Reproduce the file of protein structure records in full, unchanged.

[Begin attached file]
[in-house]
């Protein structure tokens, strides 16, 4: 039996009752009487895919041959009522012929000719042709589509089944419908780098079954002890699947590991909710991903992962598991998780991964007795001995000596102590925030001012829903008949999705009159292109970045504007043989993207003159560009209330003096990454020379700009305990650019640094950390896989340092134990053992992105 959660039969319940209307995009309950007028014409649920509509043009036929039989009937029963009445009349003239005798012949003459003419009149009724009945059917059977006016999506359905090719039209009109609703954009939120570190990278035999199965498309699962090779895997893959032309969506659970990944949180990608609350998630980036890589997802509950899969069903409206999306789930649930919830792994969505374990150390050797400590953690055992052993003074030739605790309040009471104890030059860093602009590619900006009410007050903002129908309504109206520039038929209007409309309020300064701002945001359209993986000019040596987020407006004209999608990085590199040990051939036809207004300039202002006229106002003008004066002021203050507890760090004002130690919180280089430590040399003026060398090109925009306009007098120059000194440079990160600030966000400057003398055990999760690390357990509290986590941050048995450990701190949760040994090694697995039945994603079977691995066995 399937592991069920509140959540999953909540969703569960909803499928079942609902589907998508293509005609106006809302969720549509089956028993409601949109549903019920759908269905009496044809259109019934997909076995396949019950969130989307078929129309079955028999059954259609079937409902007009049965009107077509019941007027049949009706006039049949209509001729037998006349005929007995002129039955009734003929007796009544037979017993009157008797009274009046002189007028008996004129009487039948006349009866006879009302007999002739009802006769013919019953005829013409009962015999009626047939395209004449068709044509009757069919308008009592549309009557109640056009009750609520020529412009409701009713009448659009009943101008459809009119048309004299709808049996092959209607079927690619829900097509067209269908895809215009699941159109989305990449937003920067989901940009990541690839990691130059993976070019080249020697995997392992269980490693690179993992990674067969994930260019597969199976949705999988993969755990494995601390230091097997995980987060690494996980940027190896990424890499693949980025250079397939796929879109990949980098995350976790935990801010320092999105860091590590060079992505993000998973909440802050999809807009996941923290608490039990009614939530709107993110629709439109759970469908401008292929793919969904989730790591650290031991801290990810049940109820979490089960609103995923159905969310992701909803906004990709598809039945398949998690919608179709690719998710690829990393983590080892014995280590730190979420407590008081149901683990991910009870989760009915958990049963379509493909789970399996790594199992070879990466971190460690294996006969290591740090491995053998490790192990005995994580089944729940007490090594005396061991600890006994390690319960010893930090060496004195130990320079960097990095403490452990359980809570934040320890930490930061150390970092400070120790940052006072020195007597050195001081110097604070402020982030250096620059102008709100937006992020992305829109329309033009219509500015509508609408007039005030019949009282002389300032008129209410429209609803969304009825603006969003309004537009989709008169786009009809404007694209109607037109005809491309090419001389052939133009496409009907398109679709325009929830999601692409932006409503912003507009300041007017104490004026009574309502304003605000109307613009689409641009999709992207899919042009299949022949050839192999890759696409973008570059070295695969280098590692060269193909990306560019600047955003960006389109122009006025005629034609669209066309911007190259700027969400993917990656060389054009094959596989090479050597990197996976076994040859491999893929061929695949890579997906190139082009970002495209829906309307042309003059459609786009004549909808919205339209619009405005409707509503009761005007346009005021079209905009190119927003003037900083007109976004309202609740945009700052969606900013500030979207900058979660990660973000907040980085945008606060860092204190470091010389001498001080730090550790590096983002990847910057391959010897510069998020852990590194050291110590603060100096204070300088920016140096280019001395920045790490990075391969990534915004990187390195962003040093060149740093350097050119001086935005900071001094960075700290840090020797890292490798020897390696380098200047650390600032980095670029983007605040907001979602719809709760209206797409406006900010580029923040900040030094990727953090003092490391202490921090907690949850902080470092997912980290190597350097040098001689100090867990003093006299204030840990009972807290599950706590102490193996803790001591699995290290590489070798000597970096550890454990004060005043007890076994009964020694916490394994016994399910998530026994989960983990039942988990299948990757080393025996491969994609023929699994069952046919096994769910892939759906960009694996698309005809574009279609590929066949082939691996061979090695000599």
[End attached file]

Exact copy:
[in-house]
């Protein structure tokens, strides 16, 4: 039996009752009487895919041959009522012929000719042709589509089944419908780098079954002890699947590991909710991903992962598991998780991964007795001995000596102590925030001012829903008949999705009159292109970045504007043989993207003159560009209330003096990454020379700009305990650019640094950390896989340092134990053992992105 959660039969319940209307995009309950007028014409649920509509043009036929039989009937029963009445009349003239005798012949003459003419009149009724009945059917059977006016999506359905090719039209009109609703954009939120570190990278035999199965498309699962090779895997893959032309969506659970990944949180990608609350998630980036890589997802509950899969069903409206999306789930649930919830792994969505374990150390050797400590953690055992052993003074030739605790309040009471104890030059860093602009590619900006009410007050903002129908309504109206520039038929209007409309309020300064701002945001359209993986000019040596987020407006004209999608990085590199040990051939036809207004300039202002006229106002003008004066002021203050507890760090004002130690919180280089430590040399003026060398090109925009306009007098120059000194440079990160600030966000400057003398055990999760690390357990509290986590941050048995450990701190949760040994090694697995039945994603079977691995066995 399937592991069920509140959540999953909540969703569960909803499928079942609902589907998508293509005609106006809302969720549509089956028993409601949109549903019920759908269905009496044809259109019934997909076995396949019950969130989307078929129309079955028999059954259609079937409902007009049965009107077509019941007027049949009706006039049949209509001729037998006349005929007995002129039955009734003929007796009544037979017993009157008797009274009046002189007028008996004129009487039948006349009866006879009302007999002739009802006769013919019953005829013409009962015999009626047939395209004449068709044509009757069919308008009592549309009557109640056009009750609520020529412009409701009713009448659009009943101008459809009119048309004299709808049996092959209607079927690619829900097509067209269908895809215009699941159109989305990449937003920067989901940009990541690839990691130059993976070019080249020697995997392992269980490693690179993992990674067969994930260019597969199976949705999988993969755990494995601390230091097997995980987060690494996980940027190896990424890499693949980025250079397939796929879109990949980098995350976790935990801010320092999105860091590590060079992505993000998973909440802050999809807009996941923290608490039990009614939530709107993110629709439109759970469908401008292929793919969904989730790591650290031991801290990810049940109820979490089960609103995923159905969310992701909803906004990709598809039945398949998690919608179709690719998710690829990393983590080892014995280590730190979420407590008081149901683990991910009870989760009915958990049963379509493909789970399996790594199992070879990466971190460690294996006969290591740090491995053998490790192990005995994580089944729940007490090594005396061991600890006994390690319960010893930090060496004195130990320079960097990095403490452990359980809570934040320890930490930061150390970092400070120790940052006072020195007597050195001081110097604070402020982030250096620059102008709100937006992020992305829109329309033009219509500015509508609408007039005030019949009282002389300032008129209410429209609803969304009825603006969003309004537009989709008169786009009809404007694209109607037109005809491309090419001389052939133009496409009907398109679709325009929830999601692409932006409503912003507009300041007017104490004026009574309502304003605000109307613009689409641009999709992207899919042009299949022949050839192999890759696409973008570059070295695969280098590692060269193909990306560019600047955003960006389109122009006025005629034609669209066309911007190259700027969400993917990656060389054009094959596989090479050597990197996976076994040859491999893929061929695949890579997906190139082009970002495209829906309307042309003059459609786009004549909808919205339209619009405005409707509503009761005007346009005021079209905009190119927003003037900083007109976004309202609740945009700052969606900013500030979207900058979660990660973000907040980085945008606060860092204190470091010389001498001080730090550790590096983002990847910057391959010897510069998020852990590194050291110590603060100096204070300088920016140096280019001395920045790490990075391969990534915004990187390195962003040093060149740093350097050119001086935005900071001094960075700290840090020797890292490798020897390696380098200047650390600032980095670029983007605040907001979602719809709760209206797409406006900010580029923040900040030094990727953090003092490391202490921090907690949850902080470092997912980290190597350097040098001689100090867990003093006299204030840990009972807290599950706590102490193996803790001591699995290290590489070798000597970096550890454990004060005043007890076994009964020694916490394994016994399910998530026994989960983990039942988990299948990757080393025996491969994609023929699994069952046919096994769910892939759906960009694996698309005809574009279609590929066949082939691996061979090695000599």